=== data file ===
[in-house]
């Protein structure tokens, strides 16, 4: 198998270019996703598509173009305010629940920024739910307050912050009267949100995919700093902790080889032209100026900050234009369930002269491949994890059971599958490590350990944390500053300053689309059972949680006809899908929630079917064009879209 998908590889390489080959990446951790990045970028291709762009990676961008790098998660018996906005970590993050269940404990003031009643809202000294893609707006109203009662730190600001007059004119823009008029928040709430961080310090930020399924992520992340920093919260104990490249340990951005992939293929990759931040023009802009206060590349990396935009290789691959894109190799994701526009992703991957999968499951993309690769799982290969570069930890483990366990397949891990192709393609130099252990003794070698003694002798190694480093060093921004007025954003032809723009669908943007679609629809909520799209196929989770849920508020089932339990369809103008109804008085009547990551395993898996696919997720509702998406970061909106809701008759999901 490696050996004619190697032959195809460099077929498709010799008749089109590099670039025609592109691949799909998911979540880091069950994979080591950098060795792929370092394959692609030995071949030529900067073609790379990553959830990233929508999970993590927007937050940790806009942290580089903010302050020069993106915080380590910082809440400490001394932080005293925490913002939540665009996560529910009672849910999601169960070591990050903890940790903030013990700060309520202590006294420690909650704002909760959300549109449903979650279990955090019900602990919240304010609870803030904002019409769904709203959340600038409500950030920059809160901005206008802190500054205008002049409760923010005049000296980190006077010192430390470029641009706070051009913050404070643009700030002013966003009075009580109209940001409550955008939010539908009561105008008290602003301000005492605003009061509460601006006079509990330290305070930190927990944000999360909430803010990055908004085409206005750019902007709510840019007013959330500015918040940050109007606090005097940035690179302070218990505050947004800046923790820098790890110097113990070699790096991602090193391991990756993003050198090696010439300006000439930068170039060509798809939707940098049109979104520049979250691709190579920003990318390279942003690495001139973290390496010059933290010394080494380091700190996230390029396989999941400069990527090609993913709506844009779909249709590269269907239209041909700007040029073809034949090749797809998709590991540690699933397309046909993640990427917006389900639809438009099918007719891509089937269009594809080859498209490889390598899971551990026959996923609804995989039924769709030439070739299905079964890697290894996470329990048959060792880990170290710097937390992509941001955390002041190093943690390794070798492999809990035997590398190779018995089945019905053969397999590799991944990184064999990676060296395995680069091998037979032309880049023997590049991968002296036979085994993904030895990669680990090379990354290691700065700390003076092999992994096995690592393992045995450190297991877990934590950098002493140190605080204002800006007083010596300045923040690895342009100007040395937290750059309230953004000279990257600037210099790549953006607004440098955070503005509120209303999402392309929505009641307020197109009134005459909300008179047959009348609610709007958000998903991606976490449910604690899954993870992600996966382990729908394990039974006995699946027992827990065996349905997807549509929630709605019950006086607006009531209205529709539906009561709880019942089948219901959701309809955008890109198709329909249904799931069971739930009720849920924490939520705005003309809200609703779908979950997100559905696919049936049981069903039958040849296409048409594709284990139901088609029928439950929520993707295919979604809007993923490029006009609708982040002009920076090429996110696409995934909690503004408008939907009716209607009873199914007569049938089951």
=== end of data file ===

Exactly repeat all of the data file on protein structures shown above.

[in-house]
């Protein structure tokens, strides 16, 4: 198998270019996703598509173009305010629940920024739910307050912050009267949100995919700093902790080889032209100026900050234009369930002269491949994890059971599958490590350990944390500053300053689309059972949680006809899908929630079917064009879209 998908590889390489080959990446951790990045970028291709762009990676961008790098998660018996906005970590993050269940404990003031009643809202000294893609707006109203009662730190600001007059004119823009008029928040709430961080310090930020399924992520992340920093919260104990490249340990951005992939293929990759931040023009802009206060590349990396935009290789691959894109190799994701526009992703991957999968499951993309690769799982290969570069930890483990366990397949891990192709393609130099252990003794070698003694002798190694480093060093921004007025954003032809723009669908943007679609629809909520799209196929989770849920508020089932339990369809103008109804008085009547990551395993898996696919997720509702998406970061909106809701008759999901 490696050996004619190697032959195809460099077929498709010799008749089109590099670039025609592109691949799909998911979540880091069950994979080591950098060795792929370092394959692609030995071949030529900067073609790379990553959830990233929508999970993590927007937050940790806009942290580089903010302050020069993106915080380590910082809440400490001394932080005293925490913002939540665009996560529910009672849910999601169960070591990050903890940790903030013990700060309520202590006294420690909650704002909760959300549109449903979650279990955090019900602990919240304010609870803030904002019409769904709203959340600038409500950030920059809160901005206008802190500054205008002049409760923010005049000296980190006077010192430390470029641009706070051009913050404070643009700030002013966003009075009580109209940001409550955008939010539908009561105008008290602003301000005492605003009061509460601006006079509990330290305070930190927990944000999360909430803010990055908004085409206005750019902007709510840019007013959330500015918040940050109007606090005097940035690179302070218990505050947004800046923790820098790890110097113990070699790096991602090193391991990756993003050198090696010439300006000439930068170039060509798809939707940098049109979104520049979250691709190579920003990318390279942003690495001139973290390496010059933290010394080494380091700190996230390029396989999941400069990527090609993913709506844009779909249709590269269907239209041909700007040029073809034949090749797809998709590991540690699933397309046909993640990427917006389900639809438009099918007719891509089937269009594809080859498209490889390598899971551990026959996923609804995989039924769709030439070739299905079964890697290894996470329990048959060792880990170290710097937390992509941001955390002041190093943690390794070798492999809990035997590398190779018995089945019905053969397999590799991944990184064999990676060296395995680069091998037979032309880049023997590049991968002296036979085994993904030895990669680990090379990354290691700065700390003076092999992994096995690592393992045995450190297991877990934590950098002493140190605080204002800006007083010596300045923040690895342009100007040395937290750059309230953004000279990257600037210099790549953006607004440098955070503005509120209303999402392309929505009641307020197109009134005459909300008179047959009348609610709007958000998903991606976490449910604690899954993870992600996966382990729908394990039974006995699946027992827990065996349905997807549509929630709605019950006086607006009531209205529709539906009561709880019942089948219901959701309809955008890109198709329909249904799931069971739930009720849920924490939520705005003309809200609703779908979950997100559905696919049936049981069903039958040849296409048409594709284990139901088609029928439950929520993707295919979604809007993923490029006009609708982040002009920076090429996110696409995934909690503004408008939907009716209607009873199914007569049938089951």